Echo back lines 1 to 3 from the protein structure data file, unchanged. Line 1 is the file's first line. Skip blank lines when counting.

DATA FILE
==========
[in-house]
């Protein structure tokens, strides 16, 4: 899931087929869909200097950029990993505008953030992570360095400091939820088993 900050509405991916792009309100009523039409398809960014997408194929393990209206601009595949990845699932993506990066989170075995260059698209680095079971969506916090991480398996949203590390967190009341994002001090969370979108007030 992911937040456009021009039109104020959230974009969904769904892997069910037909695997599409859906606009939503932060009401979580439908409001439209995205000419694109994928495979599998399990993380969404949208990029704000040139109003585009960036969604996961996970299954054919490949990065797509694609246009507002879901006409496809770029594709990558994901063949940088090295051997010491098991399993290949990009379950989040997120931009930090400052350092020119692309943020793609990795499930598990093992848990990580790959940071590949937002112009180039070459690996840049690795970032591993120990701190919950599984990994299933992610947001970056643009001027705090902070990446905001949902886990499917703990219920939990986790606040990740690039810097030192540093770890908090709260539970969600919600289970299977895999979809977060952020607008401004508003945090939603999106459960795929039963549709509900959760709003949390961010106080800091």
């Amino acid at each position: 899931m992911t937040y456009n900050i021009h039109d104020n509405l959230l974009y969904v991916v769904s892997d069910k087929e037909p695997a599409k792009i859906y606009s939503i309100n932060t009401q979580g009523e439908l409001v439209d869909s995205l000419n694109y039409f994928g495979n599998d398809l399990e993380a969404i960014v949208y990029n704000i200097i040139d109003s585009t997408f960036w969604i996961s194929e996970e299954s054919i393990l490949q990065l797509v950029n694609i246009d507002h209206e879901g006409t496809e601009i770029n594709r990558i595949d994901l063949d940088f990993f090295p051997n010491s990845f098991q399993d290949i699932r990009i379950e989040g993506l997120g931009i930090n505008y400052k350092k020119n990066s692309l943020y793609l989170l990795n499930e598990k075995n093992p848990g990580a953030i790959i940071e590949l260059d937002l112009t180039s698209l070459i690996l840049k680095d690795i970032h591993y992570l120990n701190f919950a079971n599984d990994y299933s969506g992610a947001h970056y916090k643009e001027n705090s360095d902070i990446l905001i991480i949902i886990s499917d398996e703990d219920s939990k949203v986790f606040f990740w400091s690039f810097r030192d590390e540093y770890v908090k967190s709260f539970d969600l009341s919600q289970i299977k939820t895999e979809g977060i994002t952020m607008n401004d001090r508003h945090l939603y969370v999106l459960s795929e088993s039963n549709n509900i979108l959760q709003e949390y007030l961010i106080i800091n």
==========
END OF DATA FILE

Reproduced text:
[in-house]
């Protein structure tokens, strides 16, 4: 899931087929869909200097950029990993505008953030992570360095400091939820088993 900050509405991916792009309100009523039409398809960014997408194929393990209206601009595949990845699932993506990066989170075995260059698209680095079971969506916090991480398996949203590390967190009341994002001090969370979108007030 992911937040456009021009039109104020959230974009969904769904892997069910037909695997599409859906606009939503932060009401979580439908409001439209995205000419694109994928495979599998399990993380969404949208990029704000040139109003585009960036969604996961996970299954054919490949990065797509694609246009507002879901006409496809770029594709990558994901063949940088090295051997010491098991399993290949990009379950989040997120931009930090400052350092020119692309943020793609990795499930598990093992848990990580790959940071590949937002112009180039070459690996840049690795970032591993120990701190919950599984990994299933992610947001970056643009001027705090902070990446905001949902886990499917703990219920939990986790606040990740690039810097030192540093770890908090709260539970969600919600289970299977895999979809977060952020607008401004508003945090939603999106459960795929039963549709509900959760709003949390961010106080800091």
């Amino acid at each position: 899931m992911t937040y456009n900050i021009h039109d104020n509405l959230l974009y969904v991916v769904s892997d069910k087929e037909p695997a599409k792009i859906y606009s939503i309100n932060t009401q979580g009523e439908l409001v439209d869909s995205l000419n694109y039409f994928g495979n599998d398809l399990e993380a969404i960014v949208y990029n704000i200097i040139d109003s585009t997408f960036w969604i996961s194929e996970e299954s054919i393990l490949q990065l797509v950029n694609i246009d507002h209206e879901g006409t496809e601009i770029n594709r990558i595949d994901l063949d940088f990993f090295p051997n010491s990845f098991q399993d290949i699932r990009i379950e989040g993506l997120g931009i930090n505008y400052k350092k020119n990066s692309l943020y793609l989170l990795n499930e598990k075995n093992p848990g990580a953030i790959i940071e590949l260059d937002l112009t180039s698209l070459i690996l840049k680095d690795i970032h591993y992570l120990n701190f919950a079971n599984d990994y299933s969506g992610a947001h970056y916090k643009e001027n705090s360095d902070i990446l905001i991480i949902i886990s499917d398996e703990d219920s939990k949203v986790f606040f990740w400091s690039f810097r030192d590390e540093y770890v908090k967190s709260f539970d969600l009341s919600q289970i299977k939820t895999e979809g977060i994002t952020m607008n401004d001090r508003h945090l939603y969370v999106l459960s795929e088993s039963n549709n509900i979108l959760q709003e949390y007030l961010i106080i800091n």